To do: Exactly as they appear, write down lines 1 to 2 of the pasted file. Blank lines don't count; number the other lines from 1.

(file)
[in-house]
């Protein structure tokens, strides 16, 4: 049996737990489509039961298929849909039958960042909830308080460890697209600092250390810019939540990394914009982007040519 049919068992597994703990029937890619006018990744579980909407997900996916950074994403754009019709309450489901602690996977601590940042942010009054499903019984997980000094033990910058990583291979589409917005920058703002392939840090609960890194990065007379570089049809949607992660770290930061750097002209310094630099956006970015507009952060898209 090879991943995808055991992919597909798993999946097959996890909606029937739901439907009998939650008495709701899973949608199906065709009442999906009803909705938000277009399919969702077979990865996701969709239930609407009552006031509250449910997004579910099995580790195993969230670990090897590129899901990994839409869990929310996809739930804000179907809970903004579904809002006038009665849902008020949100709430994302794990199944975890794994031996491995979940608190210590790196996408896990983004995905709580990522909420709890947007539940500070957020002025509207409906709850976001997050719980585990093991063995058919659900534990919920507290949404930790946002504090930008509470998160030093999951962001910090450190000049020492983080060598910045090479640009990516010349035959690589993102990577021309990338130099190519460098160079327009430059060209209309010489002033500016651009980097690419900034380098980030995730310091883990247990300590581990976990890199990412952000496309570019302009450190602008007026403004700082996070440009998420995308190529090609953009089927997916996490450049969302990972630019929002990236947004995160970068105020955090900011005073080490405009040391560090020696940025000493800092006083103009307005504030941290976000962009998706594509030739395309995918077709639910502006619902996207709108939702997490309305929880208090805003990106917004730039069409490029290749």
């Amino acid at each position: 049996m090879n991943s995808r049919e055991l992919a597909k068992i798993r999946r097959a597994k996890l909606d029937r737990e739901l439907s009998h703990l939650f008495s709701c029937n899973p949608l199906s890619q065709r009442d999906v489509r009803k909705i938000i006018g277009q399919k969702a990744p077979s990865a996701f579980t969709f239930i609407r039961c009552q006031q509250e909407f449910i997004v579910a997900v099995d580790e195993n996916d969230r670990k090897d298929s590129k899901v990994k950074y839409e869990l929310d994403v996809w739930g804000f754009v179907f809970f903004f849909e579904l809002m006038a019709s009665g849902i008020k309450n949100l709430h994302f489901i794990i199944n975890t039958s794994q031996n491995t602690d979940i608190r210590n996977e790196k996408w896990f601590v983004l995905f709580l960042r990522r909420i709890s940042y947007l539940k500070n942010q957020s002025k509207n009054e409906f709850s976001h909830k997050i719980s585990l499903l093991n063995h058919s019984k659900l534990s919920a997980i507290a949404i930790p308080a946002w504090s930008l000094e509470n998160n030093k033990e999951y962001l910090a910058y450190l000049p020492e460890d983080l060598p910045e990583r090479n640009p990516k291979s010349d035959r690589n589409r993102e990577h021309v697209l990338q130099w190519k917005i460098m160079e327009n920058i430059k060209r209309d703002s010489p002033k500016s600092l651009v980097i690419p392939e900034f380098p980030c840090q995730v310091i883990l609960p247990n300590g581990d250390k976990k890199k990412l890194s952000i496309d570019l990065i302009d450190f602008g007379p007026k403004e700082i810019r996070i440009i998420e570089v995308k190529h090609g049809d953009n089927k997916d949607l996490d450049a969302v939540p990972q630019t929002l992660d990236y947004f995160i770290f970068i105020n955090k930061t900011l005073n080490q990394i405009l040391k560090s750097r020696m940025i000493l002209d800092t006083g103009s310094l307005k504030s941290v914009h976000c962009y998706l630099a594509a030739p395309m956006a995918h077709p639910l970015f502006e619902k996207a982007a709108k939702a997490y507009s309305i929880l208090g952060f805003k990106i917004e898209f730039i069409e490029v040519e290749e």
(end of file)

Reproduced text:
[in-house]
């Protein structure tokens, strides 16, 4: 049996737990489509039961298929849909039958960042909830308080460890697209600092250390810019939540990394914009982007040519 049919068992597994703990029937890619006018990744579980909407997900996916950074994403754009019709309450489901602690996977601590940042942010009054499903019984997980000094033990910058990583291979589409917005920058703002392939840090609960890194990065007379570089049809949607992660770290930061750097002209310094630099956006970015507009952060898209 090879991943995808055991992919597909798993999946097959996890909606029937739901439907009998939650008495709701899973949608199906065709009442999906009803909705938000277009399919969702077979990865996701969709239930609407009552006031509250449910997004579910099995580790195993969230670990090897590129899901990994839409869990929310996809739930804000179907809970903004579904809002006038009665849902008020949100709430994302794990199944975890794994031996491995979940608190210590790196996408896990983004995905709580990522909420709890947007539940500070957020002025509207409906709850976001997050719980585990093991063995058919659900534990919920507290949404930790946002504090930008509470998160030093999951962001910090450190000049020492983080060598910045090479640009990516010349035959690589993102990577021309990338130099190519460098160079327009430059060209209309010489002033500016651009980097690419900034380098980030995730310091883990247990300590581990976990890199990412952000496309570019302009450190602008007026403004700082996070440009998420995308190529090609953009089927997916996490450049969302990972630019929002990236947004995160970068105020955090900011005073080490405009040391560090020696940025000493800092006083103009307005504030941290976000962009998706594509030739395309995918077709639910502006619902996207709108939702997490309305929880208090805003990106917004730039069409490029290749």